As this issue's theme clearly shows, supercharging is a great way to increase your Mopar's power output. It takes careful planning and the proper support systems, however, to ensure you don't damage your engine or vehicle in the process. Since a supercharger pumps a larger volume of air into the engine, the car's fuel system must be able to supply more fuel to maintain the proper air/fuel ratio, additionally; the ignition needs to have sufficient energy to fire the mixture. Often, the stock fuel and ignition systems, especially in older Mopars, may not be up to speed, and the result of ignoring these systems can be as mild as a misfire, or as severe as a blown engine. Luckily, with the proper upgrades, reliable supercharging is available at nearly any power level your budget can handle.

Modern Mopars like the new Challenger or Charger can actually handle mild amounts of boost with a simple fuel injector swap and tuning change. If you want to make more than 6-7 psi of boost, however, you'll want to look into adding something like a Flowcharger to boost fuel pump voltage. If that's not enough, you may even need to change the fuel hat and upgrade to a multi-pump unit. With a high-energy, dual coil-on-plug ignition, the new Hemi can handle moderate boost levels with a simple plug change, but start adding higher levels of boost, and an ignition upgrade may also be required. Tuning a modern Mopar is pretty straightforward as most supercharger kits come with a tune-up you simply upload into your car's computer.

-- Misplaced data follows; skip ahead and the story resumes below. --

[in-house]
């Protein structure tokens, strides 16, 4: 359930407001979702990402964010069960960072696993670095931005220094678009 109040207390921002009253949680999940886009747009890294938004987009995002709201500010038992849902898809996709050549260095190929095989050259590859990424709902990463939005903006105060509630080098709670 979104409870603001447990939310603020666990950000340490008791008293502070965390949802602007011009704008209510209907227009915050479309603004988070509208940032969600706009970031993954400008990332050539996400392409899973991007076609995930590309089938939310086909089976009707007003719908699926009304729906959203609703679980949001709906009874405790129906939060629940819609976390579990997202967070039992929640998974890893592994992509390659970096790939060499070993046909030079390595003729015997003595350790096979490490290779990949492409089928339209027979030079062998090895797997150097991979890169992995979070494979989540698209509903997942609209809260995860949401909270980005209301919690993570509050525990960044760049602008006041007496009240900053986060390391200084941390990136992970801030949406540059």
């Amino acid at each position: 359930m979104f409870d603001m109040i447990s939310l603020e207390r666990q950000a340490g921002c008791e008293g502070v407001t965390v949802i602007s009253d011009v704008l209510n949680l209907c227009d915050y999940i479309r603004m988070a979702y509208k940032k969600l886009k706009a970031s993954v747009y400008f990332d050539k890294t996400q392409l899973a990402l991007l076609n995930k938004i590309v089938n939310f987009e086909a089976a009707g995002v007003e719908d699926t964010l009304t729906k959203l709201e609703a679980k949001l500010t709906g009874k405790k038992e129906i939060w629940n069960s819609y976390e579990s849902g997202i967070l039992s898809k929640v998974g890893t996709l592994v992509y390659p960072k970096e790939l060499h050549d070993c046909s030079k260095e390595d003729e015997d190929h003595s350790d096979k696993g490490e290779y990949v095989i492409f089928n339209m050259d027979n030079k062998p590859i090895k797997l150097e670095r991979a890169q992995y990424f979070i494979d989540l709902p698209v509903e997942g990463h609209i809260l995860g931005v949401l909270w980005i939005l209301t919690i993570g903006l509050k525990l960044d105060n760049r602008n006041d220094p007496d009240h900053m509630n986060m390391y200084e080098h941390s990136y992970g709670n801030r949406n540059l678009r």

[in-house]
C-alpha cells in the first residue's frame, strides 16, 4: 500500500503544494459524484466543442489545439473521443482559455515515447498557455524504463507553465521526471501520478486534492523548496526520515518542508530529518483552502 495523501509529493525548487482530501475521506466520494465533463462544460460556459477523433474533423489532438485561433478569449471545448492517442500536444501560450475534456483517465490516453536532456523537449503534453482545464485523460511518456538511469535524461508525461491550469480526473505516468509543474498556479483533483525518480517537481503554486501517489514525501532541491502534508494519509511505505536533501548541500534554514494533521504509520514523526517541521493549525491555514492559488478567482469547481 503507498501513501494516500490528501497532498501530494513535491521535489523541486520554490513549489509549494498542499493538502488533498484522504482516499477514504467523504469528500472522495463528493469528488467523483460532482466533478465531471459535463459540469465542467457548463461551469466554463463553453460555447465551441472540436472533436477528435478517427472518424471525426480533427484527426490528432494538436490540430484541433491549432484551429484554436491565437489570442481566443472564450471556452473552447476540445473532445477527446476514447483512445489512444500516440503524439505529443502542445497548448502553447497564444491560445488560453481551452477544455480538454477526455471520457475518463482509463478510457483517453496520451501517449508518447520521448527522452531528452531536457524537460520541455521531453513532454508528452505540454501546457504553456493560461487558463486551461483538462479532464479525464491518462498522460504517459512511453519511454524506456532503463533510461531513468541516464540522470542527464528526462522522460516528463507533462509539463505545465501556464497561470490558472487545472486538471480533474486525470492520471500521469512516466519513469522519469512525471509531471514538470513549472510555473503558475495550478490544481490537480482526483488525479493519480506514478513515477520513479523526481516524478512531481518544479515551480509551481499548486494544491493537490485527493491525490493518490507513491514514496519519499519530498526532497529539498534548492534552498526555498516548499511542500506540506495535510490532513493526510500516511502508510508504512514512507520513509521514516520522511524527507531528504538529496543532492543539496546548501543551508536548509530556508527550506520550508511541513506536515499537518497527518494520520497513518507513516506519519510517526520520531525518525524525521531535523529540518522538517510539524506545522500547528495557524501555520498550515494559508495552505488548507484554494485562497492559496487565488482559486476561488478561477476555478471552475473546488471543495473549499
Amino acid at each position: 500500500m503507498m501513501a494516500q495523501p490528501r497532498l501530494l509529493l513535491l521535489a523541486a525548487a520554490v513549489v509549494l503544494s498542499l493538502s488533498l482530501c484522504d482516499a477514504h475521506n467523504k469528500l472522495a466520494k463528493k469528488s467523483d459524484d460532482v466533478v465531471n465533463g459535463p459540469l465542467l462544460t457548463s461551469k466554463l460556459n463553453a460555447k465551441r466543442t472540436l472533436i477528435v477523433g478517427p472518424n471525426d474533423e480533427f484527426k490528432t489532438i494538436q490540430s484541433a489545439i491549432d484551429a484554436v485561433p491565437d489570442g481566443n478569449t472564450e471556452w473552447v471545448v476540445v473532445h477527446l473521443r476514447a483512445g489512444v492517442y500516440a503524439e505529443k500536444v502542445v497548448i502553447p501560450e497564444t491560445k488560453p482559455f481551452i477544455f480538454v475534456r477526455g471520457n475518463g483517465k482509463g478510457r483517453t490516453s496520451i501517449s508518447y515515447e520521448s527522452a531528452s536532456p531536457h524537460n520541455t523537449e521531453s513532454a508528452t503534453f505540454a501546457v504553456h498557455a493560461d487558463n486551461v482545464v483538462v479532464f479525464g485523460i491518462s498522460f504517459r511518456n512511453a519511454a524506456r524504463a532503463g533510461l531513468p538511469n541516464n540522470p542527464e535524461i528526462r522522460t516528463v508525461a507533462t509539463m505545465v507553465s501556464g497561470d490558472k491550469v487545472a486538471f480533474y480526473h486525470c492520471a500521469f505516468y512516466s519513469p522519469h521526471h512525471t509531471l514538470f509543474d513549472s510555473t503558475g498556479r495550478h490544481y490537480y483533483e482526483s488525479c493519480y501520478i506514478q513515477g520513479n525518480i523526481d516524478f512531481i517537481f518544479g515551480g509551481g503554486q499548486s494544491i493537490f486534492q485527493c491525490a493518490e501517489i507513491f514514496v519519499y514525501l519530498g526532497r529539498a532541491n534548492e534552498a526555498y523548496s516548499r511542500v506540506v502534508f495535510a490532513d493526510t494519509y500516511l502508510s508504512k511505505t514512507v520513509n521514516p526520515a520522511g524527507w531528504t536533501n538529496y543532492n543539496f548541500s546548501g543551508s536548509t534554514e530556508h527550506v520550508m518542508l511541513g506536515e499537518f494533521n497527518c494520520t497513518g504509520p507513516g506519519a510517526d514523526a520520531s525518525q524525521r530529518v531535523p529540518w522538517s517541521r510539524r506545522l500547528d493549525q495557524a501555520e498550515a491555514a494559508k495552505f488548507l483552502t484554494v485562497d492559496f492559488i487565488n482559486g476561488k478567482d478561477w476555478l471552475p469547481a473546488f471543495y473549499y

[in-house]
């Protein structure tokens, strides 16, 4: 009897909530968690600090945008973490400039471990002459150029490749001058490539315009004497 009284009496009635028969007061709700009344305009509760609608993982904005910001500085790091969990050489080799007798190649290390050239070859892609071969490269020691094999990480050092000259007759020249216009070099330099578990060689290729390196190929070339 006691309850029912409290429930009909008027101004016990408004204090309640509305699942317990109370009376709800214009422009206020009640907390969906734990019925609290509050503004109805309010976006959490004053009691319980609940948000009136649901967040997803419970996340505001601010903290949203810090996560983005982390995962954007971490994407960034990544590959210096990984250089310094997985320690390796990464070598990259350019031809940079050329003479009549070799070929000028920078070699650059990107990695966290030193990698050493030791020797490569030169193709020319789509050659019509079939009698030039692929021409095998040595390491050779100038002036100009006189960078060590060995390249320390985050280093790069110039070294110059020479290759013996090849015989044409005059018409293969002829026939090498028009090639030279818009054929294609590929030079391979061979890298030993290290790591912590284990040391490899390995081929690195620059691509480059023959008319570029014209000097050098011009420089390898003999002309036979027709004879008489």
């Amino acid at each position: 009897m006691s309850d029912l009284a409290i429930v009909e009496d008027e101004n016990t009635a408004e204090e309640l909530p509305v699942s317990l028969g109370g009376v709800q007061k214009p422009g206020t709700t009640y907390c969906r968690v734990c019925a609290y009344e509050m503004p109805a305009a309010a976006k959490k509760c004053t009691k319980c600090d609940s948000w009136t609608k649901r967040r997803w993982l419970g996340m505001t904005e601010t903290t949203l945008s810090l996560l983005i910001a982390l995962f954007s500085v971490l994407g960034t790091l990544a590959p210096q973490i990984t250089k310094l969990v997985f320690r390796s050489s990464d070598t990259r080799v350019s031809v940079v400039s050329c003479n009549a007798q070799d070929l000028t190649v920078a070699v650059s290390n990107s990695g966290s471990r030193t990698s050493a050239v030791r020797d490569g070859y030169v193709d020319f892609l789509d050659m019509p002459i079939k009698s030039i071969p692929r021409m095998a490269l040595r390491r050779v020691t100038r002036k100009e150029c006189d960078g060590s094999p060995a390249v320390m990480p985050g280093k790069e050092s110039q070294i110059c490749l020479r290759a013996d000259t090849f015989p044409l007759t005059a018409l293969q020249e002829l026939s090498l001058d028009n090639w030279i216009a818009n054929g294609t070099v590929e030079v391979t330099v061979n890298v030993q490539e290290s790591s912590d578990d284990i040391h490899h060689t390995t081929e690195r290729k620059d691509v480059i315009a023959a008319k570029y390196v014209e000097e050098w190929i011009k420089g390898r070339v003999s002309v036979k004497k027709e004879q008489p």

Mopars built during the muscle car era are generally supercharged by a "blow-through" setup where the centrifugal supercharger blows pressurized air through the carburetor, or a "suck-through" system by which the Roots-style blower sucks air through top-mounted carbs. Either way, the carb or carbs need to be properly tuned for supercharging, with larger fuel metering jets and power enrichment systems. Additionally, the stock fuel system must be upgraded with a high-volume electric fuel pump at the very least to support the requirements of a supercharged engine. A good coil is also a must, and if boost is high, you may need to upgrade with aftermarket electronic ignition or even a magneto in extreme cases.

As with any installation that enhances engine performance, the rest of the car may need upgrades as well. Factory 9-inch drum brakes just don't cut it with a powerful engine, and even a mildly supercharged 318 can destroy the 71/4-inch rear that came in you're A-body. So you can see there are lots of considerations when installing a supercharger, but with the right choices and upgrades where necessary, your supercharged Mopar can have power to burn!